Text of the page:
Toufic Derbass, MEA Managing Director at Micro Focus, discusses in an exclusive opinion piece, why post COVID conversations around business outcomes necessitate a return to physical, face-to-face meetings.
The COVID-19 pandemic got all of us used to the idea of working from home. The transition from the physical to the virtual provided a welcome break and we all warmed to the idea of blurring professional and personal lives and the flexibility that remote work gave us. During the lockdown, in particular, there was a need for technology to step in and connect people, and so businesses managed to hold on and witness growth despite everyone being at home. However, now that the worst of the pandemic is behind us, businesses continue to grapple with what the future of work should be like-whether to continue with the remote work/online trend, or revert to physical meetings as they were before.
Undoubtedly, digital meeting platforms such as Zoom and Teams brought in greater efficiency and reduced costs incurred for physical meets, such as for commuting and arranging physical meeting venues. However, as we re-examine the conversation around business outcomes, it becomes increasingly clear that the absence of the ‘thrill’ of meeting and connecting with people in a physical scenario has hit companies hard. The emotional void created by a lack of human interaction has definitely impacted customer-facing organisations and it has become amply clear that a return to face-to-face meetings is the need of the hour.
For most of us, a physical return to the office is for ‘social’ reasons-the chance to connect with friends, interact with customers and get feedback real-time. It’s also about a definite structure to everyday activities-a clear demarcation between home and office life. However, there are other definite advantages to business outcomes if face-to-face meetings are encouraged, especially those that involve direct interaction with customers.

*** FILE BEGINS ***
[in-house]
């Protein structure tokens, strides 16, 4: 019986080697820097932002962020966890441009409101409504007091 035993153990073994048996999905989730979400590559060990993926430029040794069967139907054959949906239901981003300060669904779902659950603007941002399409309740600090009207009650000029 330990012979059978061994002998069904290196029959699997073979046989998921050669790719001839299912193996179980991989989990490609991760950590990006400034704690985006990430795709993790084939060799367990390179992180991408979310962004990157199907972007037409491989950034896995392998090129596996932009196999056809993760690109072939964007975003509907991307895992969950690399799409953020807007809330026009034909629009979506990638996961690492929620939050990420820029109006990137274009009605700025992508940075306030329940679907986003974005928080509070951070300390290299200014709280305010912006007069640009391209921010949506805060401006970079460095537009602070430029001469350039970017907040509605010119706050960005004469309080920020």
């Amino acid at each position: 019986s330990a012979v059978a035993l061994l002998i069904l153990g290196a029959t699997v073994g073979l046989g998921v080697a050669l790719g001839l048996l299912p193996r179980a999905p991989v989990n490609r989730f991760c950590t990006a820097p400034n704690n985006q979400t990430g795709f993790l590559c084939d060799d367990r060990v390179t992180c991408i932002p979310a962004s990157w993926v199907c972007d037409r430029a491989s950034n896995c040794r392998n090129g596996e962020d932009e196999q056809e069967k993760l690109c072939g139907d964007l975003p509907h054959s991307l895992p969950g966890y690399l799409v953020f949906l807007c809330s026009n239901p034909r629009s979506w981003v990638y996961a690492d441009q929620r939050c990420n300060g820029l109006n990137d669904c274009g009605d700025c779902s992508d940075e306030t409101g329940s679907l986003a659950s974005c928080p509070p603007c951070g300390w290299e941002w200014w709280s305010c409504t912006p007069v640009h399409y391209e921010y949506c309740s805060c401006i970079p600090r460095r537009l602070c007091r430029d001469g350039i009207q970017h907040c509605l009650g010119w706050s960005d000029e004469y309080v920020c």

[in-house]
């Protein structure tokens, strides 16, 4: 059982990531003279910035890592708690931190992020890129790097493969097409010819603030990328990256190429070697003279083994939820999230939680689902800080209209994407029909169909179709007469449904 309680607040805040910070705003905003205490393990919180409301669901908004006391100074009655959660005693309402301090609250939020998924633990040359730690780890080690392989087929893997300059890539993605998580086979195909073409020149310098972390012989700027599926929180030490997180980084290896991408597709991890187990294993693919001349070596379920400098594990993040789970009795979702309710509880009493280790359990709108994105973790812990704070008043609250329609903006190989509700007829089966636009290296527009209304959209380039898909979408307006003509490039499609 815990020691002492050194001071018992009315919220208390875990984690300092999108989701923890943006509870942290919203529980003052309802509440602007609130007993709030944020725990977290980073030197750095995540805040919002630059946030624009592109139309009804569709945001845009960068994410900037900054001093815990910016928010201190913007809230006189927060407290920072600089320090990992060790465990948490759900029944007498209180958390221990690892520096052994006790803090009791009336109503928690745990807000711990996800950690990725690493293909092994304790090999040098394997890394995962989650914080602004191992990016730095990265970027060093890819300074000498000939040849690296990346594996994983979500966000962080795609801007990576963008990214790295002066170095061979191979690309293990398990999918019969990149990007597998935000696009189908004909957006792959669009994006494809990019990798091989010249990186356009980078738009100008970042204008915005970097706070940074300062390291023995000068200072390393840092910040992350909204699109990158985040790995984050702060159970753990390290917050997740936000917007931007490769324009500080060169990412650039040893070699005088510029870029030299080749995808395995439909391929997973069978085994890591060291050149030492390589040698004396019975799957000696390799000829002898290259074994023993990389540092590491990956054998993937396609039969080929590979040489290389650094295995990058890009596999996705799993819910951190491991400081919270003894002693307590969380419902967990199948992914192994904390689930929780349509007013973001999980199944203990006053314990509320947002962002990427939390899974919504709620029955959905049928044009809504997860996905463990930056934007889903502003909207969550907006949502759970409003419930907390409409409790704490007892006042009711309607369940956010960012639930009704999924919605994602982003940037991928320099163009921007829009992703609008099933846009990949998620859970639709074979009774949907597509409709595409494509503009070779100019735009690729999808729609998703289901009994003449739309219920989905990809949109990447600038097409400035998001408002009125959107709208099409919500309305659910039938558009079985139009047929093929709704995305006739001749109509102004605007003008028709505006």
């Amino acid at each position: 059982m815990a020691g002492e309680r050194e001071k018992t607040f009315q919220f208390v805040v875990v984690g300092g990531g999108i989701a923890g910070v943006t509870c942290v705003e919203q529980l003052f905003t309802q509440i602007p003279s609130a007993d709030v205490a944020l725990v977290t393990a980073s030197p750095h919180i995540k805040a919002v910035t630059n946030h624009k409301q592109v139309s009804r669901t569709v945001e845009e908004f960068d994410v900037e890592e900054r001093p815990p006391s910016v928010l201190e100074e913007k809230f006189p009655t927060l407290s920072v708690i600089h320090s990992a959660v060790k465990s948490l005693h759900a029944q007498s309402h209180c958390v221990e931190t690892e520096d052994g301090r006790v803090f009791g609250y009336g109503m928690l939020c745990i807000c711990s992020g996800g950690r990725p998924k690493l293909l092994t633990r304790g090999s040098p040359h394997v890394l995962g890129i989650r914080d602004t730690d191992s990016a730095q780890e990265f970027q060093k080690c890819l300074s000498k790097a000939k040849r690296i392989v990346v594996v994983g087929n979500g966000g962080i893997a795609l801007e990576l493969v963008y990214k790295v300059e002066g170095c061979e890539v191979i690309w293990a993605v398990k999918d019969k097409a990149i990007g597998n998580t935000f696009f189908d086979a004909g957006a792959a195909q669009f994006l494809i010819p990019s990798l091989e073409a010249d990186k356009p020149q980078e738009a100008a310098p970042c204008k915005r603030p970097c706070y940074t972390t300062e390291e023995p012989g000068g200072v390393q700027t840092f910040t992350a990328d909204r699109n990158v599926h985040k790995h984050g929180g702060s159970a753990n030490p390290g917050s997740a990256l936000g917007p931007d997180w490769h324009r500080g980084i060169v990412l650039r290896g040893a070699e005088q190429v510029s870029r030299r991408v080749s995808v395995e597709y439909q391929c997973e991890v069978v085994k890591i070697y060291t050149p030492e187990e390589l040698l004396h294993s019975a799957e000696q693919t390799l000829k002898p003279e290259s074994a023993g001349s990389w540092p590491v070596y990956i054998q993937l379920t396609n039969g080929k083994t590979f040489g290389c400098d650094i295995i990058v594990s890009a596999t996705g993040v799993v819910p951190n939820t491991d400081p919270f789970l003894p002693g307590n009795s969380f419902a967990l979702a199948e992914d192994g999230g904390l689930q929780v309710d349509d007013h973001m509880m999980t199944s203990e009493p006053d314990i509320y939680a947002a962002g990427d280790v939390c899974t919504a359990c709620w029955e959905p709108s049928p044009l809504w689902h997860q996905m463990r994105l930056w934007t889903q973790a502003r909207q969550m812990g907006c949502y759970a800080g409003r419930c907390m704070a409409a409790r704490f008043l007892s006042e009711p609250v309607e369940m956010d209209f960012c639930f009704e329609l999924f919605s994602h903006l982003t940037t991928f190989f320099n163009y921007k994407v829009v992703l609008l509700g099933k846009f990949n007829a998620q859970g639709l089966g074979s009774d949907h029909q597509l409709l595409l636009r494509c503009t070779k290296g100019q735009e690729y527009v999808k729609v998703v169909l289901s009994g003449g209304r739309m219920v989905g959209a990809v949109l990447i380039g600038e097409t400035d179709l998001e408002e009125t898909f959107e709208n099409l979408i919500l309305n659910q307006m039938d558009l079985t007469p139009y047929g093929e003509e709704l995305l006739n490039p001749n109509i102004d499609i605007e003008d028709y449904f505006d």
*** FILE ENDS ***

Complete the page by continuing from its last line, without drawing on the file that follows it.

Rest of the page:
To begin with, businesses are built on relationships, and there’s no better way to develop a strong rapport with clients and connect with them on a deeper level, than physical meetings. Although digital communication has taken huge strides and evolved significantly in recent years, the power of face-to-face interactions can never be discounted.
This is where the importance of non-verbal communication comes in-the physiological changes, body language, feelings, facial expressions and sitting postures of people that provide instant cues about what a customer is thinking. Emotions are expressed through body language and also through the expressions, tone and volume of what is said. These provide valuable feedback that can be suitably responded to.
Imagine a meeting where two people disagree strongly on an issue. In a physical, face-to-face setting, this disagreement can be kept to the minimum by timely inventions by the rest of the attendees and the meeting concluded amicably, with the final deal concluded successfully. In an online meeting, however, the intervention will be minimum, where both sides will probably be allowed to present their views and then be shut down abruptly, so as to move on to the next item on the agenda. The meeting could end in stalemate, as timely interventions may not be possible and so the argument may not be favourably resolved. This will perhaps result in an opportunity lost, to perhaps, seal a deal.
In the sales field, in particular, face-to-face meetings help to remove any miscommunication between the salesperson and their prospects. The physical presence of both sides means there is undivided attention, the direct opportunity to see the product or experience the service and receive instant feedback, as opposed to online meetings where the ‘actual feel’ is missed.
This doesn’t mean that we should disregard online meetings altogether; it just means we should work out a balance between the two forms. Face-to-face meetings are all about building long term relationships; its all about strategy; it’s all about opening our eyes to what’s happening in the country, in the region, and staying alert and aware of the public pulse-all of which is difficult to achieve in virtual meetings.